Readings: Genesis 44:18-34; Psalm 80; 1 Corinthians 7:25-31; Mark 5:21-43.
The story about Joseph and his brothers has been building in intensity this Lent. Each day, as a little bit more is revealed, it seems that the story gets more and more interesting. So far we have seen Joseph's bratty attitude in the beginning, heard his brothers plot his death, waited with Joseph in prison, and bit our nails when he interpreted Pharaoh's dreams. Now, the tables have turned, Joseph has been elevated to second-in-command, and his brothers have come because of the famine. We wait with baited breath to see if this is the time where he gets his revenge on them for all those years away from home--years he can never get back. But we only get a bit of the story, and if you don't know how it ends, then it can be pretty suspenseful.
I don't always do well with suspense; I am impatient and want to know what happens. If you've been watching the TV show Walking Dead recently, then you probably have been experiencing some of the frustration that happens when things go unresolved. Will they make it alive? Which character is going to die this episode? The same is true with music; we want things to resolve. For example, just try going to a piano one day and playing a melody. When you get to the penultimate chord, stop and walk away. Even if you are able to leave the final chord unplayed, I bet you will be silently humming it in your head.
Suspense can be frustrating, but it also makes things interesting. Walking Dead wouldn't be nearly as good if we knew exactly what was going to happen. And music is made richer when a little dissonance is added (they are called suspended chords for a reason).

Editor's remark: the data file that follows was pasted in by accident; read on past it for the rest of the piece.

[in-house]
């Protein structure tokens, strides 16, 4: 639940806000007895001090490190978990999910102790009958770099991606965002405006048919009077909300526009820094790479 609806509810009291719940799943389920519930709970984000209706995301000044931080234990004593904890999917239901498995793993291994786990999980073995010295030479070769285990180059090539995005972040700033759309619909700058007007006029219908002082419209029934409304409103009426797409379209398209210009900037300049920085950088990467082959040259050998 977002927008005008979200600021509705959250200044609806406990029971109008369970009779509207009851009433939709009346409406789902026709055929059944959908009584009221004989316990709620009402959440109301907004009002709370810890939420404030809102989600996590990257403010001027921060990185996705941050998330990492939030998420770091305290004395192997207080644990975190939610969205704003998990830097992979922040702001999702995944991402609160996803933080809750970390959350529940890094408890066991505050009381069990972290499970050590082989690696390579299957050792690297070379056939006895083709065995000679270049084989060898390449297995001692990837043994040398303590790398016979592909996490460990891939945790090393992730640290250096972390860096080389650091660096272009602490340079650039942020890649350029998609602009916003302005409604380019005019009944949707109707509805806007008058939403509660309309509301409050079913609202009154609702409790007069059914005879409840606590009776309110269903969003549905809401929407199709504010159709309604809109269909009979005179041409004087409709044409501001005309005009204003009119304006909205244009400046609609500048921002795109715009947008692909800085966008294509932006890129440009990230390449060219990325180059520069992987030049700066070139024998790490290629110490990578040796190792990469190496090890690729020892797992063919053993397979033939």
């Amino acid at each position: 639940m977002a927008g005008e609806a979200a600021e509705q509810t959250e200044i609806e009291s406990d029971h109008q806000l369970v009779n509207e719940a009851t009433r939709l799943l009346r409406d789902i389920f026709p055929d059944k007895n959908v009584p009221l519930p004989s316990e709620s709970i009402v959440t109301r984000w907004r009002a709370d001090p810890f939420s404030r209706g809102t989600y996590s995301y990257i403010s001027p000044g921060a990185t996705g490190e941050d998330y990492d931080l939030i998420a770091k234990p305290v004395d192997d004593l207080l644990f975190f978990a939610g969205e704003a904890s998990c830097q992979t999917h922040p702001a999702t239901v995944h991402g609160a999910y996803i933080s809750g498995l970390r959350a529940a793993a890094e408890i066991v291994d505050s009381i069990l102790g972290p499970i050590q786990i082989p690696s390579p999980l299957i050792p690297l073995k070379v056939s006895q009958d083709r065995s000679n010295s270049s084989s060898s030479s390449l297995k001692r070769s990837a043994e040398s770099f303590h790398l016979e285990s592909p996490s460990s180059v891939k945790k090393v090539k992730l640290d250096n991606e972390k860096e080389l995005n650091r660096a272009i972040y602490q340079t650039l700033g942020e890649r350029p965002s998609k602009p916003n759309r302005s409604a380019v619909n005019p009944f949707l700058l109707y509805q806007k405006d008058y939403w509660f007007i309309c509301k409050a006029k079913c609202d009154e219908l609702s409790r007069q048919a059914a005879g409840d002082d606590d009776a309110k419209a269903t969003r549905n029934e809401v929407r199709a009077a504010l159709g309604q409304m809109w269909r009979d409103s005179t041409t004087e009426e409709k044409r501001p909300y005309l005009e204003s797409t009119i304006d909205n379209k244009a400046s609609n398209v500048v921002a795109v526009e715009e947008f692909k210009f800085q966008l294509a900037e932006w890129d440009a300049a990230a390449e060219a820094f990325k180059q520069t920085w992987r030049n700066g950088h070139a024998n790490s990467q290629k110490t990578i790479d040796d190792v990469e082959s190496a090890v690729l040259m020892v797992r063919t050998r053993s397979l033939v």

The same is true for our faith. Sometimes I get so frustrated that I don't know all of the answers to questions and problems that arise. "It would be so much easier if I just knew what was going to happen" I sometimes catch myself thinking. But if I really think about it, a life of complete certainty--no surprises, no suspense--would be boring.
I don't know exactly what my life is going to look like. I don't know exactly what is going to happen when I die. I don't always know if I am making the right choices. But I will take this life of suspense over monotony any day. We have been given a sneak preview of what the kingdom of God looks like in the person of Jesus Christ. Jesus taught us to expect the unexpected: that leaders will have to be servants, enemies are to be treated as friends, and the poor will inherit the kingdom. Nope, not what they were expecting. But it's so worth it.
So, I say, bring on the suspense.